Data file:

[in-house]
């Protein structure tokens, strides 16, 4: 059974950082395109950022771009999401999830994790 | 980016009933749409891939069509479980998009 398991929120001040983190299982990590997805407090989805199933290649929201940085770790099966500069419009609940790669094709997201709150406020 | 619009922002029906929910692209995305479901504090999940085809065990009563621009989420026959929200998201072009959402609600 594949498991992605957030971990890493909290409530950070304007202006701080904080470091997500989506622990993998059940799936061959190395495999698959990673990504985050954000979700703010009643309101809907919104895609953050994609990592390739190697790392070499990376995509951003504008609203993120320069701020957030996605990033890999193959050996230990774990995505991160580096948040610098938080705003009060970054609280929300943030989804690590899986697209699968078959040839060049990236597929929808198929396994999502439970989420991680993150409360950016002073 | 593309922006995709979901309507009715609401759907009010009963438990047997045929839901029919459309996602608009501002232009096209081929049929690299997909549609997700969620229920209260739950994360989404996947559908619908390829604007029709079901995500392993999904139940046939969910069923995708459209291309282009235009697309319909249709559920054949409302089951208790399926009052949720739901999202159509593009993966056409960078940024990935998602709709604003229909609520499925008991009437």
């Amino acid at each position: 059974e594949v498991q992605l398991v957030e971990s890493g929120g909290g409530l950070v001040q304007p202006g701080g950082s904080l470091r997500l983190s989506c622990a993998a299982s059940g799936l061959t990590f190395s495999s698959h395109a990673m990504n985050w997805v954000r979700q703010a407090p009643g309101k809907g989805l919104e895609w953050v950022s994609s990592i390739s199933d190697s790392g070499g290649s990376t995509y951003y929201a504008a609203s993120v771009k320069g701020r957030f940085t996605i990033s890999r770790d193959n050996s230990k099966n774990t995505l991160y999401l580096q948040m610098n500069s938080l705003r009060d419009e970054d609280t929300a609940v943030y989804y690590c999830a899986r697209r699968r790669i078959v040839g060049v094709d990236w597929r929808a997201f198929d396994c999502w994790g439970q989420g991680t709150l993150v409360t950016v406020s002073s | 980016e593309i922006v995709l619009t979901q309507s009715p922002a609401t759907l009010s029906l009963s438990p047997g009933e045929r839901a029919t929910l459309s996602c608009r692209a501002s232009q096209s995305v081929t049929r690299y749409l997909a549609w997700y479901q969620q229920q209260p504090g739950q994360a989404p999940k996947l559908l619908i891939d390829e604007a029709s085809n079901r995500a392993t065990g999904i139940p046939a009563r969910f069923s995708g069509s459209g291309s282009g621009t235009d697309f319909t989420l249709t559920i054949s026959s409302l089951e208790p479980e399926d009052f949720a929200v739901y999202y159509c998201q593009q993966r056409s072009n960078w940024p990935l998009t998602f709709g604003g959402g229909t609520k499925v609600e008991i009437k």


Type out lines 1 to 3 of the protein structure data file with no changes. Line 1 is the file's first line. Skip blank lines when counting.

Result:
[in-house]
């Protein structure tokens, strides 16, 4: 059974950082395109950022771009999401999830994790 | 980016009933749409891939069509479980998009 398991929120001040983190299982990590997805407090989805199933290649929201940085770790099966500069419009609940790669094709997201709150406020 | 619009922002029906929910692209995305479901504090999940085809065990009563621009989420026959929200998201072009959402609600 594949498991992605957030971990890493909290409530950070304007202006701080904080470091997500989506622990993998059940799936061959190395495999698959990673990504985050954000979700703010009643309101809907919104895609953050994609990592390739190697790392070499990376995509951003504008609203993120320069701020957030996605990033890999193959050996230990774990995505991160580096948040610098938080705003009060970054609280929300943030989804690590899986697209699968078959040839060049990236597929929808198929396994999502439970989420991680993150409360950016002073 | 593309922006995709979901309507009715609401759907009010009963438990047997045929839901029919459309996602608009501002232009096209081929049929690299997909549609997700969620229920209260739950994360989404996947559908619908390829604007029709079901995500392993999904139940046939969910069923995708459209291309282009235009697309319909249709559920054949409302089951208790399926009052949720739901999202159509593009993966056409960078940024990935998602709709604003229909609520499925008991009437």
């Amino acid at each position: 059974e594949v498991q992605l398991v957030e971990s890493g929120g909290g409530l950070v001040q304007p202006g701080g950082s904080l470091r997500l983190s989506c622990a993998a299982s059940g799936l061959t990590f190395s495999s698959h395109a990673m990504n985050w997805v954000r979700q703010a407090p009643g309101k809907g989805l919104e895609w953050v950022s994609s990592i390739s199933d190697s790392g070499g290649s990376t995509y951003y929201a504008a609203s993120v771009k320069g701020r957030f940085t996605i990033s890999r770790d193959n050996s230990k099966n774990t995505l991160y999401l580096q948040m610098n500069s938080l705003r009060d419009e970054d609280t929300a609940v943030y989804y690590c999830a899986r697209r699968r790669i078959v040839g060049v094709d990236w597929r929808a997201f198929d396994c999502w994790g439970q989420g991680t709150l993150v409360t950016v406020s002073s | 980016e593309i922006v995709l619009t979901q309507s009715p922002a609401t759907l009010s029906l009963s438990p047997g009933e045929r839901a029919t929910l459309s996602c608009r692209a501002s232009q096209s995305v081929t049929r690299y749409l997909a549609w997700y479901q969620q229920q209260p504090g739950q994360a989404p999940k996947l559908l619908i891939d390829e604007a029709s085809n079901r995500a392993t065990g999904i139940p046939a009563r969910f069923s995708g069509s459209g291309s282009g621009t235009d697309f319909t989420l249709t559920i054949s026959s409302l089951e208790p479980e399926d009052f949720a929200v739901y999202y159509c998201q593009q993966r056409s072009n960078w940024p990935l998009t998602f709709g604003g959402g229909t609520k499925v609600e008991i009437k």